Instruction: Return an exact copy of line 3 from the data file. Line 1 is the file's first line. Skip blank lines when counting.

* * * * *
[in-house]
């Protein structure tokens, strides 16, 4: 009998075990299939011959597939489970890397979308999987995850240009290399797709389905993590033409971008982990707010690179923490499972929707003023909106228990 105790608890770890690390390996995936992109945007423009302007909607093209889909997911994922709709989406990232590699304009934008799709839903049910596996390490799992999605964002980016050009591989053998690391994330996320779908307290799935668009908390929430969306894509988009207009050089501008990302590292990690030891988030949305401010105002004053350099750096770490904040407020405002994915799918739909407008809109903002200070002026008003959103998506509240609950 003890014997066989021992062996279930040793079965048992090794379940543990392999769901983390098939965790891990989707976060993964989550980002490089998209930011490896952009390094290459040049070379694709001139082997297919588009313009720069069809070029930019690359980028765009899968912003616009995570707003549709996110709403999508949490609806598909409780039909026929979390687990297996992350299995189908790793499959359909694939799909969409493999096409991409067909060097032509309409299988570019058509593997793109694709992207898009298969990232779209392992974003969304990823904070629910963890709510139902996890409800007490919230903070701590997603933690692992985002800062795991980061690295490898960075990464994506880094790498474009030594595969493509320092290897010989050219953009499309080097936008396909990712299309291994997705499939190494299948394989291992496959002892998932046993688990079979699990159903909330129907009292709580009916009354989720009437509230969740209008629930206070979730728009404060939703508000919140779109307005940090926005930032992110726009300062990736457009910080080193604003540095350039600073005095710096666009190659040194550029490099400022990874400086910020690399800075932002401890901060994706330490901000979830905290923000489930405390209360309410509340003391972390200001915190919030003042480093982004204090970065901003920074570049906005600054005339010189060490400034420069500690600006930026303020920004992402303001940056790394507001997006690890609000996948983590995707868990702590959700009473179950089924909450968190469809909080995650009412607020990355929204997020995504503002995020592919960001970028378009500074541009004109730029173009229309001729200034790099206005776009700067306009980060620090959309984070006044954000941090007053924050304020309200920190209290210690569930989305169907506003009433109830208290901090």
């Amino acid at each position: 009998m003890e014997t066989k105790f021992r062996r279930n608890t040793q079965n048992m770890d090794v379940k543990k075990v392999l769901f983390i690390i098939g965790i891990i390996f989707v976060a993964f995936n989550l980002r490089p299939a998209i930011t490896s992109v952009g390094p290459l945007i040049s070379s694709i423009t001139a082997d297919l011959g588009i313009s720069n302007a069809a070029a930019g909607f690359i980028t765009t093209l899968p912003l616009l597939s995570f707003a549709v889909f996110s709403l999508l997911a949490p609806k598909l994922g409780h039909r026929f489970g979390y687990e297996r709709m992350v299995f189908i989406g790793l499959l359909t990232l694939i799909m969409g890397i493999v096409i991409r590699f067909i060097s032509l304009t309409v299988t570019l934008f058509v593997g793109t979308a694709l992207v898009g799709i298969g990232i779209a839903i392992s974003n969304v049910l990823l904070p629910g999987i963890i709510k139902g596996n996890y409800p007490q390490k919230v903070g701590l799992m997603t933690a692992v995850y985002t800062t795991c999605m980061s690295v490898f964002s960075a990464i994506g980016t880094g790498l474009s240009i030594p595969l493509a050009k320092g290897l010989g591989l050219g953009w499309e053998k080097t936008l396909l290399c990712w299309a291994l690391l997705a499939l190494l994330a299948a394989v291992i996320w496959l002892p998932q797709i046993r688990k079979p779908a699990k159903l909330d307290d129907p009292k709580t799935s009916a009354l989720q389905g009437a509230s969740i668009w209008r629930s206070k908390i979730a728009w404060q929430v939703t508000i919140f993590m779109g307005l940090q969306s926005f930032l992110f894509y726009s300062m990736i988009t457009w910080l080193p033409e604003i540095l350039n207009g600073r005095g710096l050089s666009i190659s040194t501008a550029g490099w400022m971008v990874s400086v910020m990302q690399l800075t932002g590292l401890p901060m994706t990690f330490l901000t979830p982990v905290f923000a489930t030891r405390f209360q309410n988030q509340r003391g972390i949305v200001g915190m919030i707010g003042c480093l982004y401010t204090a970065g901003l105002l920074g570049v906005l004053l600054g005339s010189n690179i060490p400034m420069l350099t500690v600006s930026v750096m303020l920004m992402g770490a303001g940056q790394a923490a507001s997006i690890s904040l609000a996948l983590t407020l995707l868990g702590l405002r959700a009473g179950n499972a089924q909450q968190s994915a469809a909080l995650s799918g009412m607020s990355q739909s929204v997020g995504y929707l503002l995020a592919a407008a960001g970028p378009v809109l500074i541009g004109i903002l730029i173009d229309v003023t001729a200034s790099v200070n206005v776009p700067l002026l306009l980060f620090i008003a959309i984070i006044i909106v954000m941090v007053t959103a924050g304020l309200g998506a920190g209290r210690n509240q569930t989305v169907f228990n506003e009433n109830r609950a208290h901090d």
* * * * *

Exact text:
């Amino acid at each position: 009998m003890e014997t066989k105790f021992r062996r279930n608890t040793q079965n048992m770890d090794v379940k543990k075990v392999l769901f983390i690390i098939g965790i891990i390996f989707v976060a993964f995936n989550l980002r490089p299939a998209i930011t490896s992109v952009g390094p290459l945007i040049s070379s694709i423009t001139a082997d297919l011959g588009i313009s720069n302007a069809a070029a930019g909607f690359i980028t765009t093209l899968p912003l616009l597939s995570f707003a549709v889909f996110s709403l999508l997911a949490p609806k598909l994922g409780h039909r026929f489970g979390y687990e297996r709709m992350v299995f189908i989406g790793l499959l359909t990232l694939i799909m969409g890397i493999v096409i991409r590699f067909i060097s032509l304009t309409v299988t570019l934008f058509v593997g793109t979308a694709l992207v898009g799709i298969g990232i779209a839903i392992s974003n969304v049910l990823l904070p629910g999987i963890i709510k139902g596996n996890y409800p007490q390490k919230v903070g701590l799992m997603t933690a692992v995850y985002t800062t795991c999605m980061s690295v490898f964002s960075a990464i994506g980016t880094g790498l474009s240009i030594p595969l493509a050009k320092g290897l010989g591989l050219g953009w499309e053998k080097t936008l396909l290399c990712w299309a291994l690391l997705a499939l190494l994330a299948a394989v291992i996320w496959l002892p998932q797709i046993r688990k079979p779908a699990k159903l909330d307290d129907p009292k709580t799935s009916a009354l989720q389905g009437a509230s969740i668009w209008r629930s206070k908390i979730a728009w404060q929430v939703t508000i919140f993590m779109g307005l940090q969306s926005f930032l992110f894509y726009s300062m990736i988009t457009w910080l080193p033409e604003i540095l350039n207009g600073r005095g710096l050089s666009i190659s040194t501008a550029g490099w400022m971008v990874s400086v910020m990302q690399l800075t932002g590292l401890p901060m994706t990690f330490l901000t979830p982990v905290f923000a489930t030891r405390f209360q309410n988030q509340r003391g972390i949305v200001g915190m919030i707010g003042c480093l982004y401010t204090a970065g901003l105002l920074g570049v906005l004053l600054g005339s010189n690179i060490p400034m420069l350099t500690v600006s930026v750096m303020l920004m992402g770490a303001g940056q790394a923490a507001s997006i690890s904040l609000a996948l983590t407020l995707l868990g702590l405002r959700a009473g179950n499972a089924q909450q968190s994915a469809a909080l995650s799918g009412m607020s990355q739909s929204v997020g995504y929707l503002l995020a592919a407008a960001g970028p378009v809109l500074i541009g004109i903002l730029i173009d229309v003023t001729a200034s790099v200070n206005v776009p700067l002026l306009l980060f620090i008003a959309i984070i006044i909106v954000m941090v007053t959103a924050g304020l309200g998506a920190g209290r210690n509240q569930t989305v169907f228990n506003e009433n109830r609950a208290h901090d």